Nielson: Parents Are Key to Success for English Learners. Here’s How Some Districts Are Helping Immigrant Families Engage With Their Kids’ Schools

Mustafa Jama (center) works in an English class at the Seward County Community College adult education center in Liberal, Ks. (Christopher Smith/ For The Washington Post via Getty Images)

It’s difficult to know the precise number of undocumented workers in the U.S., since so many work hard to go unnoticed. The Pew Research Center estimates the number at about 8 million. They are day laborers, agricultural workers, landscapers, nannies, housekeepers, trash collectors, painters, construction workers, kitchen staff, and more. And just like the millions of immigrants who have come before them, undocumented workers are here in search of a better life — one of greater safety, opportunity, and liberty than that which they left behind.

But the road to that better life is rarely straightforward. Many endure unspeakable hardship just to make the physical journey to this country. Once they’ve arrived, they fill jobs few citizens want — working without benefits and risking injury, arrest, and deportation. They endure these conditions because of their belief in, and commitment to, a brighter future and better educational opportunities for their children.

Yet for many, those opportunities remain inaccessible. Our schools enroll an estimated 1 million undocumented children and many more American-born children of undocumented parents. They are among the 1 in 10 K-12 students who are English learners. Sadly, while many become fluent in both English and their heritage language, just 63 percent of English learners graduate from high school, and most do not go on to college. They are the most underrepresented group in gifted education programs.

These outcomes by no means reflect a lack of intellectual capacity or potential. Like any student group with additional needs, English learners can achieve academically with access to sufficient resources and supports. However, for them, there is an added barrier that makes it even more difficult to take advantage of the sometimes limited resources and supports that are available: the English learner status of their parents.

We know that parental and family engagement can be integral to student success. School and parent partnerships can improve students’ motivation and school participation, emotional well-being, and academic performance. But children of English learner parents cannot benefit if a language barrier separates their mom and dad from school staff. Schools may have a bilingual staff member facilitating critical communications, but the most sustainable path to strengthening the critical partnership between schools and English learner parents is to support parents’ language acquisition.

At present, many parents do not learn English because they lack an effective pathway to language acquisition. Learning a second language is difficult and time-intensive, and the instruction offered to adults is typically one-size-fits-all and not particularly effective. Even these options are inaccessible to many working parents, who struggle to fund and find the child care they need to attend evening and in-person classes. There is no national system to teach English to adults; classes are offered in church basements, community centers, and public libraries. Waiting lists are not uncommon. Curricula draw upon outdated approaches that fail to reflect the sort of hands-on, individualized learning we know is most effective for adult learners. Instructors are often well-meaning but inexperienced and undertrained volunteers.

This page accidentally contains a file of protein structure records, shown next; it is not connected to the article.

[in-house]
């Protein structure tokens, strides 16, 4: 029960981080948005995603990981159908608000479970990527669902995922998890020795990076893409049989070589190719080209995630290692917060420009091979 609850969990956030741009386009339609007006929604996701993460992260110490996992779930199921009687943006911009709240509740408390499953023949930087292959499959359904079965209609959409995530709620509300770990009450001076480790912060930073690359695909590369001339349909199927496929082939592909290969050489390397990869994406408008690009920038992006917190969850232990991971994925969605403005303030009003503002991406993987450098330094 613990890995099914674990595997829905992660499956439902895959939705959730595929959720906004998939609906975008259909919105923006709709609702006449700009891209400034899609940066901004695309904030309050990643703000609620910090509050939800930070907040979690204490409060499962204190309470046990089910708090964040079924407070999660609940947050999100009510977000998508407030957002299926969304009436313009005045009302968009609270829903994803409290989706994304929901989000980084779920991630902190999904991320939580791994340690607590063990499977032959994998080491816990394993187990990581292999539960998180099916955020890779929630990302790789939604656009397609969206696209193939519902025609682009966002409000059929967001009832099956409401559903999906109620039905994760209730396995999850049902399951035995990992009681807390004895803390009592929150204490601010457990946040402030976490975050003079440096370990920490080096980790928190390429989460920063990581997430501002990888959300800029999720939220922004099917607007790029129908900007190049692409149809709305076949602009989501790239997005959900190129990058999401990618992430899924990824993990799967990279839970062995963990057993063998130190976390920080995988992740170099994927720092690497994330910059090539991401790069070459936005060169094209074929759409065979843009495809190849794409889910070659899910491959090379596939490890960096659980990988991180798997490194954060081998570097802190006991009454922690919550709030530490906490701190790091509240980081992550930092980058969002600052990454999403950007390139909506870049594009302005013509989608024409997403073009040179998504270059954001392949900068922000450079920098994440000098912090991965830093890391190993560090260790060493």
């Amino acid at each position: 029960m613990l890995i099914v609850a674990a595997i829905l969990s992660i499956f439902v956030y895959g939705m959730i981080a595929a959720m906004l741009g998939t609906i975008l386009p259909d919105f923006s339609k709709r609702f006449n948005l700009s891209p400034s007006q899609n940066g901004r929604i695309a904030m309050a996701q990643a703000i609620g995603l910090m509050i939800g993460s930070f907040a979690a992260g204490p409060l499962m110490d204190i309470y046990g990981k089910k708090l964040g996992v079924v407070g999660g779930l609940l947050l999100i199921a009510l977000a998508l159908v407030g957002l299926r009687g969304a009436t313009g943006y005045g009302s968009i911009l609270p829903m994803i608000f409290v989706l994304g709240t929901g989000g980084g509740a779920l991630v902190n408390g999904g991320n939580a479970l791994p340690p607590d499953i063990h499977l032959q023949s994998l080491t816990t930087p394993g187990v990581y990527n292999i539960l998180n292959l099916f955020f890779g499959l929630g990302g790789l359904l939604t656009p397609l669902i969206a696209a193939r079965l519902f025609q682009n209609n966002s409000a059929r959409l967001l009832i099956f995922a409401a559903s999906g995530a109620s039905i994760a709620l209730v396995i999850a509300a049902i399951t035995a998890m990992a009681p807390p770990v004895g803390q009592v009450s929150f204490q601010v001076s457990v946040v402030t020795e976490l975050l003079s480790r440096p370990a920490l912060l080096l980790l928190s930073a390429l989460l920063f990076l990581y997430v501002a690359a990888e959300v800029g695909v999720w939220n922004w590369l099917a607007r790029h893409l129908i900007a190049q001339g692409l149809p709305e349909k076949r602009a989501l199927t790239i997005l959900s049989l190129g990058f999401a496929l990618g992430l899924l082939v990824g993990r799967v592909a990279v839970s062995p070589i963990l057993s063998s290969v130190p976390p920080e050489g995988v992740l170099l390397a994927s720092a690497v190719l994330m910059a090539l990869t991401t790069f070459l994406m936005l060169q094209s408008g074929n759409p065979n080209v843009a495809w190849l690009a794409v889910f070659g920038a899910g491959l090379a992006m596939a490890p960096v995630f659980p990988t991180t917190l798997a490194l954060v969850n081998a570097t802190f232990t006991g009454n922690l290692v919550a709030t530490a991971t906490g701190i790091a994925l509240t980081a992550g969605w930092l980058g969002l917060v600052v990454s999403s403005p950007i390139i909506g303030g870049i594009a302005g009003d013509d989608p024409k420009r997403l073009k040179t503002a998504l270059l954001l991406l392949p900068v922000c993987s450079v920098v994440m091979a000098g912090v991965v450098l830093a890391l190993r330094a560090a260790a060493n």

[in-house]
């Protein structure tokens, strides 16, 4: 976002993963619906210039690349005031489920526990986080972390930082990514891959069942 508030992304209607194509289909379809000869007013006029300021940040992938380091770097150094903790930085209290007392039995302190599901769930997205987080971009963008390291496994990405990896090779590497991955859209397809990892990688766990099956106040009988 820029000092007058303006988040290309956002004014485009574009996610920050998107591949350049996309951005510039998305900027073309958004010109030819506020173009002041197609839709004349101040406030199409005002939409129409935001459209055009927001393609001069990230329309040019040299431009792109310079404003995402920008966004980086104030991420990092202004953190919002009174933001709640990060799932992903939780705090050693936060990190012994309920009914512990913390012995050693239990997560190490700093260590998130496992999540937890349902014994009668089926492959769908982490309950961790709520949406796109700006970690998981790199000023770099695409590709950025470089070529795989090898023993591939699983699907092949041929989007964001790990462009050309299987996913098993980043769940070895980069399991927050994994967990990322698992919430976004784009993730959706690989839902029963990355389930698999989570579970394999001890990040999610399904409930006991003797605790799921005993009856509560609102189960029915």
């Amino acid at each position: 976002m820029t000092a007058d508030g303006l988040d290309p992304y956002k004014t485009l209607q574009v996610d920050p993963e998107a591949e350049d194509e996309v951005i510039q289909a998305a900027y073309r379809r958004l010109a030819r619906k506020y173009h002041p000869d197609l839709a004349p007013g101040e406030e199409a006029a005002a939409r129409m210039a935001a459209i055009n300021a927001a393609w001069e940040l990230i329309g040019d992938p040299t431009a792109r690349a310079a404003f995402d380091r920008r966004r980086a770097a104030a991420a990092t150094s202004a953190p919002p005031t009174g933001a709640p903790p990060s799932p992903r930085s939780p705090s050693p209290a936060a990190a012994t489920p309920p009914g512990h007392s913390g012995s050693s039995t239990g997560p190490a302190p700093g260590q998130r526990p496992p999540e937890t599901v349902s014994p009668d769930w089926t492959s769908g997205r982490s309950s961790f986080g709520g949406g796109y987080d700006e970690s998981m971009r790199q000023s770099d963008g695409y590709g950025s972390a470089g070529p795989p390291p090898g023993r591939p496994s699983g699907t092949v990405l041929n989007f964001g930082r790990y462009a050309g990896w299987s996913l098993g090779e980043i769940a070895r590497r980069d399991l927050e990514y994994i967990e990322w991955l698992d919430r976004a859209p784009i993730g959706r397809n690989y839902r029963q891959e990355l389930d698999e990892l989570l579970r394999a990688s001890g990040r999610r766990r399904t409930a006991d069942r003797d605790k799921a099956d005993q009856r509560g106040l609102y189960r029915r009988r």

The good news is that we know how to teach people effectively, and building a successful national program to help adult immigrants learn English is not outside our reach. A handful of home-grown programs exist in places like Prince George’s County, Maryland, and Piscataway, New Jersey, where parents attend evening or weekend classes in their children’s schools. Miami-Dade has a countywide parent academy that taps the potential of technology to solve problems of space and time as it provides training to district families.

Programs like these are taking on the myth that immigrant parents are disengaged from education — or simply don’t want to learn English. Having spent 20 years working with immigrants in one capacity or another, from volunteer English teacher in an apple orchard to assistant professor at a community college, I have yet to meet someone who isn’t interested in speaking English. That experience is supported by evidence: Surveys suggest that one of the top reasons parents give for wanting to learn English is to be able to communicate with their children’s teachers and help them with school.

Providing access to high-quality and effective English learning opportunities can be a game changer for families and students. When we remove English as an obstacle, we can make our schools accessible to both English learner parents and students, facilitating critical school and family partnerships, and creating communities within and around our schools that reflect the very best of our democratic promise.

Katharine B. Nielson, Ph.D., is a former English as a Second Language teacher and now chief education officer at Voxy, an English language learning web and mobile platform.

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